Overall, we identify at least five major challenges and avenues for the successful development and application of machine learning approaches in the geosciences: 1. Interpretability Improving predictive accuracy is important but insufficient. Certainly, interpretability and understanding are crucial in this arena, including visualization of the results for analysis by humans. Interpretability has been identified as a potential weakness of deep neural networks, and achieving it is a current focus in deep learning. The field is still far from achieving self-explanatory models, and from causal discovery from observational data. Yet, we should note that, given their complexity, also modern Earth system models are in practice often not easily traceable back to their assumptions, limiting their interpretability as well. 2. Physical consistency Machine learning models can fit observations very well, but predictions may be physically inconsistent or implausible, e.g. owing to extrapolation or observational biases. Integration of domain knowledge and achievement of physical consistency by teaching models about the governing physical rules of the Earth system can provide very strong theoretical constraints on top of the observational ones. 3. Complex and uncertain data New machine learning methods are needed to cope with complex statistics, multiple outputs, different noise sources and high dimensional spaces. New network topologies that not only exploit local neighborhood (even at different scales), but also long-range relationships (e.g., for teleconnections) are urgently needed, but the exact cause-effect topologies are even not clear a priori. Modeling of uncertainties will be helped with Bayesian/probabilistic approaches. 4. Limited labels Unsupervised density modeling and semi-supervised learning, which combine the few labeled samples with the wealth of unlabeled observations, will help in Earth system modeling. 5. Computational demand There is a huge technical challenge regarding the high computational cost of current geoscience problems.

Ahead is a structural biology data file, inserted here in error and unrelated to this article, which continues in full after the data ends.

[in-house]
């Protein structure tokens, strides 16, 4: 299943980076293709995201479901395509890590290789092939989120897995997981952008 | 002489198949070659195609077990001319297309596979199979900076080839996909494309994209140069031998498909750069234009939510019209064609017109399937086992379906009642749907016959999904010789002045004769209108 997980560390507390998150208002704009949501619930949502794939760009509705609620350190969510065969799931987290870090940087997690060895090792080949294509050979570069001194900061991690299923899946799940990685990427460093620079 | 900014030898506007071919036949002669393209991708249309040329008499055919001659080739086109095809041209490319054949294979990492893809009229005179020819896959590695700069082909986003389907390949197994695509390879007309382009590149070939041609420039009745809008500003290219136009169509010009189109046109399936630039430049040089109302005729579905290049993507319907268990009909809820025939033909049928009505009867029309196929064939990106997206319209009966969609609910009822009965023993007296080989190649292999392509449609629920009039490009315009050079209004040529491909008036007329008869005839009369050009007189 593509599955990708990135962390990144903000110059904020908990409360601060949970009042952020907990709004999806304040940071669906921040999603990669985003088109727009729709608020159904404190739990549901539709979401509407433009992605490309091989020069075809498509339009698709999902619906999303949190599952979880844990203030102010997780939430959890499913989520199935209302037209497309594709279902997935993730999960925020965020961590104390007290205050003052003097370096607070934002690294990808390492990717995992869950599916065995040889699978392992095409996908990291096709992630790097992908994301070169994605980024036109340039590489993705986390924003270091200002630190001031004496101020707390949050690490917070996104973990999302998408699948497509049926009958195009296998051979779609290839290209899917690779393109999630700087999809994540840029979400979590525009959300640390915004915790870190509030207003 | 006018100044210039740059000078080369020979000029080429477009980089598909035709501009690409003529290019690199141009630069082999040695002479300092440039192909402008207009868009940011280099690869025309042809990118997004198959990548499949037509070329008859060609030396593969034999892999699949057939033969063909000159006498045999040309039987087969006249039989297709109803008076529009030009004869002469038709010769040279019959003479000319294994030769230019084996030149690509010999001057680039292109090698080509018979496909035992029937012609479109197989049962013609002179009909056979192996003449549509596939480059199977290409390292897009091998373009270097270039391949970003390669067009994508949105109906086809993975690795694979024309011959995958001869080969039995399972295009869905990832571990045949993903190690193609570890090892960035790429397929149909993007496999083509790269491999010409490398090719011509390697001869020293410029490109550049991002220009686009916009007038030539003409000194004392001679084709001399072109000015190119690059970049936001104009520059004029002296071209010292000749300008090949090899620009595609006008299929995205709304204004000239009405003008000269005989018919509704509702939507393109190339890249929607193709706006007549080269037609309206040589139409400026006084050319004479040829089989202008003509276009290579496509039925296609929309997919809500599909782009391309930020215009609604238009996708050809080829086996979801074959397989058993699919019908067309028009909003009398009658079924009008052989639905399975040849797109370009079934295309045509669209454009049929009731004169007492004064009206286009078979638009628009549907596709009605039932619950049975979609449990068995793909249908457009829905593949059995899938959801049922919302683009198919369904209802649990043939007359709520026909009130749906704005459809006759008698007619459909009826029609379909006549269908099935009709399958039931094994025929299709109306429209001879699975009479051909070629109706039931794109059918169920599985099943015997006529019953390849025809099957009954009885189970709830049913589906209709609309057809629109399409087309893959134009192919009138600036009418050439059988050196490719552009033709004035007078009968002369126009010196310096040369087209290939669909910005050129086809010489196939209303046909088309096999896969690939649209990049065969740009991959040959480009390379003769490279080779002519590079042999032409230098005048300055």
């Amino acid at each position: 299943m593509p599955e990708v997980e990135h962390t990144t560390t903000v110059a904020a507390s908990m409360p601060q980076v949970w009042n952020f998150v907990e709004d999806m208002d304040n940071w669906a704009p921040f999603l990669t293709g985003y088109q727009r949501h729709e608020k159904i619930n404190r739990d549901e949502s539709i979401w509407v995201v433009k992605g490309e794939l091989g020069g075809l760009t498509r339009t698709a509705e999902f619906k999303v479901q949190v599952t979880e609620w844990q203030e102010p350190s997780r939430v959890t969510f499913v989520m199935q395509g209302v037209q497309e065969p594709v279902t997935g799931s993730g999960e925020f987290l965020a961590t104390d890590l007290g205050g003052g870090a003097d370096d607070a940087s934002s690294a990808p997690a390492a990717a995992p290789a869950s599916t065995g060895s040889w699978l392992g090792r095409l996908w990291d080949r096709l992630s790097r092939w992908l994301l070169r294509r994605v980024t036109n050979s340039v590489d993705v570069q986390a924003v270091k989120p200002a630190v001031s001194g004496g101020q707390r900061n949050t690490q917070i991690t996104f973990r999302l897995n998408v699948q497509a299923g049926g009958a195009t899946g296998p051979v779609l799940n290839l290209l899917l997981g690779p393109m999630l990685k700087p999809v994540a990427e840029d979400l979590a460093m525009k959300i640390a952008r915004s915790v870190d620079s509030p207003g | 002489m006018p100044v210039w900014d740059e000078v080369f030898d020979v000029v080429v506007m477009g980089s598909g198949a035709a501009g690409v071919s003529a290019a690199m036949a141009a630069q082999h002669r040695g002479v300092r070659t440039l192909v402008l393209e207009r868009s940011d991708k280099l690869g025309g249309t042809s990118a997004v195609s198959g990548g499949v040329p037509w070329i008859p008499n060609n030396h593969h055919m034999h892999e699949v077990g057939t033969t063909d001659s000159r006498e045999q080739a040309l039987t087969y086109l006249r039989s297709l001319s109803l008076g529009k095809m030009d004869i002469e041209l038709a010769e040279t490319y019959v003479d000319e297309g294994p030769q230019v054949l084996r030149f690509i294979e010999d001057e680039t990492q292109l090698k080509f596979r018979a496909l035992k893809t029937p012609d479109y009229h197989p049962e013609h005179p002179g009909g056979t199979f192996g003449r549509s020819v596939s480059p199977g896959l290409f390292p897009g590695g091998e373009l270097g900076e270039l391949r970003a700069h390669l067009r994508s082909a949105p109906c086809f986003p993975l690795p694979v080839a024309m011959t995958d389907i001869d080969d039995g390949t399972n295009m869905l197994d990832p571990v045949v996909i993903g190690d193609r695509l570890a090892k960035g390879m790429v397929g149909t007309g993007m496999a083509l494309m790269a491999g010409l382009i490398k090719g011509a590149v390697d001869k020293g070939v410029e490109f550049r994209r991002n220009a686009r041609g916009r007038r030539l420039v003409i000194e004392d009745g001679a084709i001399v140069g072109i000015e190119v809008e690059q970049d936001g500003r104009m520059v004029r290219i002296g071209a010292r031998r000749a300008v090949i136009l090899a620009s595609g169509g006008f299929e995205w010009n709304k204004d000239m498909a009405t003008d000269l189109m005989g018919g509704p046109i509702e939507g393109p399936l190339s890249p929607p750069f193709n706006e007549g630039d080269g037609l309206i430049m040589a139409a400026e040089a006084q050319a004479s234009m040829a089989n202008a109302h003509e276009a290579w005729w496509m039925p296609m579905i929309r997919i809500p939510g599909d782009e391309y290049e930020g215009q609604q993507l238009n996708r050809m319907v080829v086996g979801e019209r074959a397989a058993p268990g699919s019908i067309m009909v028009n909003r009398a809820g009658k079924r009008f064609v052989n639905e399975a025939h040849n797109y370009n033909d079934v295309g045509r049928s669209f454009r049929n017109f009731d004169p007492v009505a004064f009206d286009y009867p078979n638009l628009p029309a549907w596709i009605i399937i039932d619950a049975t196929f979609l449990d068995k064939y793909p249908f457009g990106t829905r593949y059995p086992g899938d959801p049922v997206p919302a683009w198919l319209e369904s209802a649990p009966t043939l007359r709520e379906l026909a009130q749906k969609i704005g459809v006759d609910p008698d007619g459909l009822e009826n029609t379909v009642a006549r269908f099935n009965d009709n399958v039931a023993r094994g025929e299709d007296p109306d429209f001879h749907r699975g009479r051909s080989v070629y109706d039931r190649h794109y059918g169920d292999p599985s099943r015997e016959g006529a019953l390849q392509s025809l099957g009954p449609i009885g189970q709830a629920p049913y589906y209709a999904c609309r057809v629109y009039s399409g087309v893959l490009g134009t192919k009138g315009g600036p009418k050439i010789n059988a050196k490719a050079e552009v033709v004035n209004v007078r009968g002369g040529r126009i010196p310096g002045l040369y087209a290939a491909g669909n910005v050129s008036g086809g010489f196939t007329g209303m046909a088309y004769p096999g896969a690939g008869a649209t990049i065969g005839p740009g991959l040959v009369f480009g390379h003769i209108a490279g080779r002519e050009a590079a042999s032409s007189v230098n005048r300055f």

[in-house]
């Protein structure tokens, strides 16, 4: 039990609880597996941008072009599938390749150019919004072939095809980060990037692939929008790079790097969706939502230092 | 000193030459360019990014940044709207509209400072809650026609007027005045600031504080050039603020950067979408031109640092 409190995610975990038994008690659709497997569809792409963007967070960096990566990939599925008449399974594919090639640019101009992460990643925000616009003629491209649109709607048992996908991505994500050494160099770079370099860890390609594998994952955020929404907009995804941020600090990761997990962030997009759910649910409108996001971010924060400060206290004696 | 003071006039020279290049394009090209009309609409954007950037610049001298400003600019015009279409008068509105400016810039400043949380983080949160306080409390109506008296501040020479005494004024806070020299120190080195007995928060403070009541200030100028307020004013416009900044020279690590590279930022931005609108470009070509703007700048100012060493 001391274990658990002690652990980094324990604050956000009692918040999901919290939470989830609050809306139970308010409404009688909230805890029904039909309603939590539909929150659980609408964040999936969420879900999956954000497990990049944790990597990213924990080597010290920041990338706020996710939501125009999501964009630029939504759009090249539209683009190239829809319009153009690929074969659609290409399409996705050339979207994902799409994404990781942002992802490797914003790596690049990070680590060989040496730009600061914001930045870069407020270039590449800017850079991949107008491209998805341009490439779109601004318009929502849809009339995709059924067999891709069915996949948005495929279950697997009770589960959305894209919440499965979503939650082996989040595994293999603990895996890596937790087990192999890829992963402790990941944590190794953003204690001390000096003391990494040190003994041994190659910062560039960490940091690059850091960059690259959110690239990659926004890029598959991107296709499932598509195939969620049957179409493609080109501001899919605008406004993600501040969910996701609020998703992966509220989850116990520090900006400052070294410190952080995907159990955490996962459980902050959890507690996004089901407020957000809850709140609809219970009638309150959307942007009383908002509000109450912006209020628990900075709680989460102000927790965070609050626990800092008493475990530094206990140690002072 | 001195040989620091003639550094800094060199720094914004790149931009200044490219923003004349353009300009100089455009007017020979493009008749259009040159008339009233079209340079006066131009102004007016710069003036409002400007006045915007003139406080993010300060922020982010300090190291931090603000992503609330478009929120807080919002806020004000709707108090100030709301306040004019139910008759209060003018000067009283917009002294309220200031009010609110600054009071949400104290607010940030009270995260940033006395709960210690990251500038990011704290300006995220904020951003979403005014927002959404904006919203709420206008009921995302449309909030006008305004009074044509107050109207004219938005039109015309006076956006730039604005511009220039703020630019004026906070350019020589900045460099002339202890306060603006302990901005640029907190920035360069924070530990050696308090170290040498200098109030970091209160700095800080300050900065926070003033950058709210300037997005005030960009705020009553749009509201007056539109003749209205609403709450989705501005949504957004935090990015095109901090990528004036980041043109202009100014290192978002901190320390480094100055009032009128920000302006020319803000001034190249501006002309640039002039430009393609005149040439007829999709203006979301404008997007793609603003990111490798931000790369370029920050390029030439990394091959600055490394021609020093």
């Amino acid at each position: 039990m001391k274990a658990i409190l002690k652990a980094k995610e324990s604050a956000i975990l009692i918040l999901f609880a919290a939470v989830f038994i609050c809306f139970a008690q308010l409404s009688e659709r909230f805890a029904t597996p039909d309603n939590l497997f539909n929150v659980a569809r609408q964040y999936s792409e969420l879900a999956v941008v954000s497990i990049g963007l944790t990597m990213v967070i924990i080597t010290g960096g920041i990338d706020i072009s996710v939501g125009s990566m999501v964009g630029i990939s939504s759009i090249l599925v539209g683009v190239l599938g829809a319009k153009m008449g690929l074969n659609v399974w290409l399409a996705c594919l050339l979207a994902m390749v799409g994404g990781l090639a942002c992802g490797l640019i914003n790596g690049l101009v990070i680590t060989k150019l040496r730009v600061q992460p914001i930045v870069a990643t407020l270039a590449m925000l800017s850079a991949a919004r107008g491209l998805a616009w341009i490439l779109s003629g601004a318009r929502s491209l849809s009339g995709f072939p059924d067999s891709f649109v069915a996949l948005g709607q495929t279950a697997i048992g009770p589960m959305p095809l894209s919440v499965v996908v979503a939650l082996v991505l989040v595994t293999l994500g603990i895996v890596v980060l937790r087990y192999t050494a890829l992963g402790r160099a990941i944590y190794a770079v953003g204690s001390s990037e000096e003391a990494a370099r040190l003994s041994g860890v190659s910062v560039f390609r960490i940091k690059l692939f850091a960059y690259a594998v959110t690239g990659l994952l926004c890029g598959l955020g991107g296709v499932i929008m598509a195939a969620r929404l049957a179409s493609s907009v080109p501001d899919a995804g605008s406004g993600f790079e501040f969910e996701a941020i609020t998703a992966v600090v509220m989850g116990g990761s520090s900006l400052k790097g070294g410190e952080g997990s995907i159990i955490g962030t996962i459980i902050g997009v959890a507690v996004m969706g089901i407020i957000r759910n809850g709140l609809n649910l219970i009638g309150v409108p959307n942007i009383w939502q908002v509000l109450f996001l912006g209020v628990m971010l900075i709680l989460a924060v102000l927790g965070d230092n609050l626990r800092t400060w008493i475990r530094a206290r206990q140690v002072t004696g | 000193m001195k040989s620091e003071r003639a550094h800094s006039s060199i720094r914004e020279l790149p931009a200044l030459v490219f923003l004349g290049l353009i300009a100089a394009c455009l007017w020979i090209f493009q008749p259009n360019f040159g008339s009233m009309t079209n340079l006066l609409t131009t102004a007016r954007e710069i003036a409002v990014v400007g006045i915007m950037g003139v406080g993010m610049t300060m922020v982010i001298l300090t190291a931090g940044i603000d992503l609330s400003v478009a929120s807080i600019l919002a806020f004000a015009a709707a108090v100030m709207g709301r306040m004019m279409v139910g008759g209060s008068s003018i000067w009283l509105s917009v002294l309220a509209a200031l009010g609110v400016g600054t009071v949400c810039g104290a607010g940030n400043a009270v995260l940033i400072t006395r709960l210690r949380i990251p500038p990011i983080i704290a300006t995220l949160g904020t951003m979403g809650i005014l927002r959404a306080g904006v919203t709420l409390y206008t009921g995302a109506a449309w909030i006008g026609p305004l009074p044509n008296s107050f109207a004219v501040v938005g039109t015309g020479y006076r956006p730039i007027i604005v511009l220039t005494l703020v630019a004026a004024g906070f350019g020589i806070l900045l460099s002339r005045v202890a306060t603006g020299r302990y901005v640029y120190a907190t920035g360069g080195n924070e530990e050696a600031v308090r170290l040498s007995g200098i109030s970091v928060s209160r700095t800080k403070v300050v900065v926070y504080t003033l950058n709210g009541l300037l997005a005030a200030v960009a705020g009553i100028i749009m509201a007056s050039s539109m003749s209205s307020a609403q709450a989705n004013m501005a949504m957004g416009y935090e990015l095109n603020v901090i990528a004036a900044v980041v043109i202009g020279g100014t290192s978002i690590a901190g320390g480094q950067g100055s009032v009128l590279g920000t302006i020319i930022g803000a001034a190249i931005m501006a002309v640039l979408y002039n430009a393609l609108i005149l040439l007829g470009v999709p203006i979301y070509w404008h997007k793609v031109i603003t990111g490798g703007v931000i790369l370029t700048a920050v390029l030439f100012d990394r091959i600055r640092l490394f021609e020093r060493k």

Since August 2013, the ELLIS unit Jena has been growing significantly through the establishment of the Machine Learning for Hydrological and Earth Systems (ML4HES) group, led by Dr. Shijie Jiang, funded by the Carl Zeiss Foundation and affiliated with the Max Planck Institute for Biogeochemistry

The ELLIS Unit Jena supports the overall vision of the ELLIS Society by performing foundational research in modern artificial intelligence by advancing both spatio-temporally inspired fundamental machine learning research and applied machine-learning for complex system (i.e. Earth system) understanding including the important aspect of knowledge integration.

The combination of PIs in the unit, with strong expertise in both machine-learning, causal analysis, hybrid modeling and geo-spatio-temporal analysis including statistical inference, together with a proven collaboration among the core and associated members in publication and co-supervision activities, H2020 collaborative projects, and two ERC Grants, puts us in a great position to fundamentally advance both machine learning and geo-scientific aspects.

The researchers of the ELLIS Unit Jena are well connected to the ELLIS Network via the ELLIS program Machine Learning for Earth and Climate Science, the EU project ELISE and individual collaborations with fellows and scholars.